The FAA chose to ignore the impact of overflight pollution according to internal USDOT/IG documents originated by FAA. The troubled Next Gen air traffic control program elevated "industry (airline) expectations" over public health and safety.
CAUTION: While we believe that the premise is correct --FAA usually designs PBN/RNAV route procedures only to increase hourly use of runways and other airport facilities --the IG study was of Metroplex implementations, multiple airports in urban areas.
When Next Gen could not resolve air traffic congestion in "more complex" airport and large metropolises without increasing air pollution and safety risks, they doubled down on "efficiency policy." During the last years of the George W. Bush administration, with the Next Gen program under development --and nothing else funded --FAA anticipated an expansion of routes, along the East Coast especially, and an "airline demand" for greater runway availability at many airports. Outside of the R&D departments, air traffic control management planned to "optimize runway use at minimum separations."
This is not news at MSP. FAA tried PBN routes at MSP soon after the September 2010 near-mid-air-collision, and the MAC maintained the illusion that environmental reviews and noise mitigation would be continued. FAA publicity featured "optimized efficient use of airport facilities and airspace," and airlines characterized noise complainers as being against the efficient and optimized flight routes needed for economic growth.
"Politicians (cynically or stupidly?) adopted the above views and did not question the MAC seriously when investigations of public health and safety or environmental impacts (GHG for example) were denied." Jim Spensley, SMAAC President
FAA ADMITS PUBLIC HEALTH AND SAFETY WERE NOT CONSIDERED IN IMPLEMENTING OVERFLIGHT ROUTES NEAR AIRPORTS: "......THE FOCUS WAS UPON OPTIMIZING ROUTES AND AIRSPACE DESIGN" RUNWAY-USE EFFICIENCY WAS "THE ONLY CONSIDERATION."
U.S. DEPARTMENT OF TRANSPORTATION OFFICE OF INSPECTOR GENERAL FINDINGS ON THE FAA'S METROPLEX AND NEXTGEN IMPLEMENTATIONS OF GPS-PLANNED AND FLOWN ROUTES (PBN/RNAV ROUTES).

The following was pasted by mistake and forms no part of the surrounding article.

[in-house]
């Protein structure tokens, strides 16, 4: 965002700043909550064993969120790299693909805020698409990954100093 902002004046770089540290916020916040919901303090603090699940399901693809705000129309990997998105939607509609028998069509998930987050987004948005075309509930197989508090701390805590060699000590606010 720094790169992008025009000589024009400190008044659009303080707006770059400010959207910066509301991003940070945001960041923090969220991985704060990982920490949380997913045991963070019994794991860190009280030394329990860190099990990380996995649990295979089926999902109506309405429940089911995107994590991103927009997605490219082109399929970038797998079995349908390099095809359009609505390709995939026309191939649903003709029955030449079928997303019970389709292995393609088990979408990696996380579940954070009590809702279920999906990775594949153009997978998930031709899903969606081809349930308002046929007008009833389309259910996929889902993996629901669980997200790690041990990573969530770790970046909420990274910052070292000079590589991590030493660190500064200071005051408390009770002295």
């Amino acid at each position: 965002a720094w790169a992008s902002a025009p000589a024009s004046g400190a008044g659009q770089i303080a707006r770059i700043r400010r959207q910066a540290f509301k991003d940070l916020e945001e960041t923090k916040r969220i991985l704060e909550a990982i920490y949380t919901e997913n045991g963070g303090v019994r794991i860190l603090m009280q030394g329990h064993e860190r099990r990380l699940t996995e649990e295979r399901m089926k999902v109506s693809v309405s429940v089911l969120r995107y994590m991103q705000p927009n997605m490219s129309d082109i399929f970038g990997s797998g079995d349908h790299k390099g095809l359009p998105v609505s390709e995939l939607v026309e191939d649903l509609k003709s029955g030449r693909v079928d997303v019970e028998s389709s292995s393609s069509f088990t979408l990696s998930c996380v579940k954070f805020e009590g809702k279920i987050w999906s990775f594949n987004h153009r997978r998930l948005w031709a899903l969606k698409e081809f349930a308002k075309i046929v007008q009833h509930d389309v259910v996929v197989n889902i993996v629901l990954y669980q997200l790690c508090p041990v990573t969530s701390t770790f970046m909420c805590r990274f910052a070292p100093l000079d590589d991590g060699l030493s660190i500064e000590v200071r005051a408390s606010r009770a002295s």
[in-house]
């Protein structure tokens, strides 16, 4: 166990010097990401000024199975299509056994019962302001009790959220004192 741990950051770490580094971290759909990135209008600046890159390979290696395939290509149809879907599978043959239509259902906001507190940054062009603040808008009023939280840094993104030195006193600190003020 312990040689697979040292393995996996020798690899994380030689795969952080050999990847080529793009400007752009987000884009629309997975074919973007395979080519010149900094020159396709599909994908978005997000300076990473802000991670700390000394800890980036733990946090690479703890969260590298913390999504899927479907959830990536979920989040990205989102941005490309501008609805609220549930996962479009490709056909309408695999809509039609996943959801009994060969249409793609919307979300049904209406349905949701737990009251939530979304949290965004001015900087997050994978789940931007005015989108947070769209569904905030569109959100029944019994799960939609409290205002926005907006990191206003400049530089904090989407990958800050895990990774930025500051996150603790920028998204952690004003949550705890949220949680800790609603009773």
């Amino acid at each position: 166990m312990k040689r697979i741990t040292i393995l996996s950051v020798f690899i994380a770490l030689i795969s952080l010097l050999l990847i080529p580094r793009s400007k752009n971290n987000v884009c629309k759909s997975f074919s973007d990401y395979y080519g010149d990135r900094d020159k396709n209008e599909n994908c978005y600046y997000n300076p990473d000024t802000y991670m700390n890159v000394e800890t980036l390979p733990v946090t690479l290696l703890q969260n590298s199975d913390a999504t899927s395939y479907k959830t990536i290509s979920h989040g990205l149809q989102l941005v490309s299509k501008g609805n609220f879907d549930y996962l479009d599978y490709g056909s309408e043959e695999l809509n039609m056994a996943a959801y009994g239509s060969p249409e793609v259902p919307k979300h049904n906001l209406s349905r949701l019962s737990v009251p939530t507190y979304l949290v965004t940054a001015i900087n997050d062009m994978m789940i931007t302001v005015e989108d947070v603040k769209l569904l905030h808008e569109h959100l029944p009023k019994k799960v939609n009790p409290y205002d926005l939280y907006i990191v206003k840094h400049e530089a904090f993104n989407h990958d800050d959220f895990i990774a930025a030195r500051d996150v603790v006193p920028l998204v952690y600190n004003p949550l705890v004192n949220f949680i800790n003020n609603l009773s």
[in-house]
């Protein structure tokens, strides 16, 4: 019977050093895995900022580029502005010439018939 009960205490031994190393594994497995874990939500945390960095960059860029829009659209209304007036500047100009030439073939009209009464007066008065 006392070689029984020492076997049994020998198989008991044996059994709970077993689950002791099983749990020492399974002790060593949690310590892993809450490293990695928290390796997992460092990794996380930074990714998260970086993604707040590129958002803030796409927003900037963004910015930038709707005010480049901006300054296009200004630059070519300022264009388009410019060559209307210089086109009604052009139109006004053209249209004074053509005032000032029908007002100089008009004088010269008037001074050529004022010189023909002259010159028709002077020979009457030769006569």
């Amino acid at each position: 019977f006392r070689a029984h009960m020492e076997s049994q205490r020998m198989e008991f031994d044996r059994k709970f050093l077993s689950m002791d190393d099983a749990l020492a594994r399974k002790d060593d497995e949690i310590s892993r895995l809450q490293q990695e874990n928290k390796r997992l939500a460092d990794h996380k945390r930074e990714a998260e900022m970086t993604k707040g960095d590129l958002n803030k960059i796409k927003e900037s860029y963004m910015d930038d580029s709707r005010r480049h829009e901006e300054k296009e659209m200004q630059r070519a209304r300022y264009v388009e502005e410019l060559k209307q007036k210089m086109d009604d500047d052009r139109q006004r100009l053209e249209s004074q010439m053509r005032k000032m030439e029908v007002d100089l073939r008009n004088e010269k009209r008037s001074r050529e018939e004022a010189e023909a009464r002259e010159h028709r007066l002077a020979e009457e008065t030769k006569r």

In a bombshell and likely accidental admission, the FAA revealed the truth about how the MetroPlex and NextGen flight paths were designed
without noise, ground safety and public impact issues being considered. The FAA was responding in writing to an audit conducted
by the Transportation Departments Inspector General. The audit report stated that community noise issues were problems that were causing
delays with the FAA's implementation of the MetroPlex program across the Country. The FAA's response to the audits findings stated that
after noise issues became problematic, it later changed it's processes to include those concerns in future design procedures. But in doing
so, it admitted that the original design processes (which were used for the Sky Harbor NextGen flight paths) only considered optimization
of paths to benefit the industry. Here is the text of the FAA response regarding noise concerns from page 37 of the audit report:
"In order to address extensive community concerns about new noise exposure, procedures are designed and implemented that do not maximize
efficiency benefits, but do result in less noise exposure. When the Metroplex program began in 2010, the focus was upon optimizing routes
and airspace design. When community concerns were included in the design equation, optimization was no longer the only consideration. It
is an extraordinarily complex balancing act to provide both efficiency benefits to industry and to minimize new noise exposure in
communities. These are usually competing priorities."
The FAA also went on to admit that the programs only intent was to make use of all available airspace which created new noise impacts
over areas that previously had not experienced flight path intrusions:
"The intent of the Metroplex program was to make efficient use of all available airspace, which created new noise impacts. In many
communities, some neighborhoods experience less noise, and some more-relieved communities generally have not recognized the beneficial
noise reductions, while impacted communities strongly oppose the new or increased exposure."
The title of the audit report, issued on August 27th is "FAA Has Made Progress in Implementing Its Metroplex Program, But Benefits for
Airspace Users Have Fallen Short of Expectations". The report goes on to say the the FAA is behind schedule in implementing the programs and
that benefits as promised are questionable. Other statements from the report include:
"Delays have occurred largely due to increased community concerns about aircraft noise."
"Since 2014, further delays have occurred as FAA has implemented new PBN (Performance Based Navigation) procedures at more sites, largely
due to increased community concerns. For example, in fiscal year 2018, FAA cancelled the Phoenix Metroplex project due to litigation related to a previous PBN project."
SOURCE NOTE: We received the above information indirectly from the Scottsdale AZ citizens' group SCANA and condensed it a bit for the Twin Cities situation (messing around with routes to deal with the converging runways instead of to deal with nearby airports). In many ways, the safety issues and available technology at MSP is more difficult with respect to rates and routes than the Metroplexs being addressed by the DOT Inspector-General. Note that jets use some of the reliever airports, Holman and Lakeville are oveflown by airaft using MSP, and St. Cloud and Rochester are close enough to require consideration.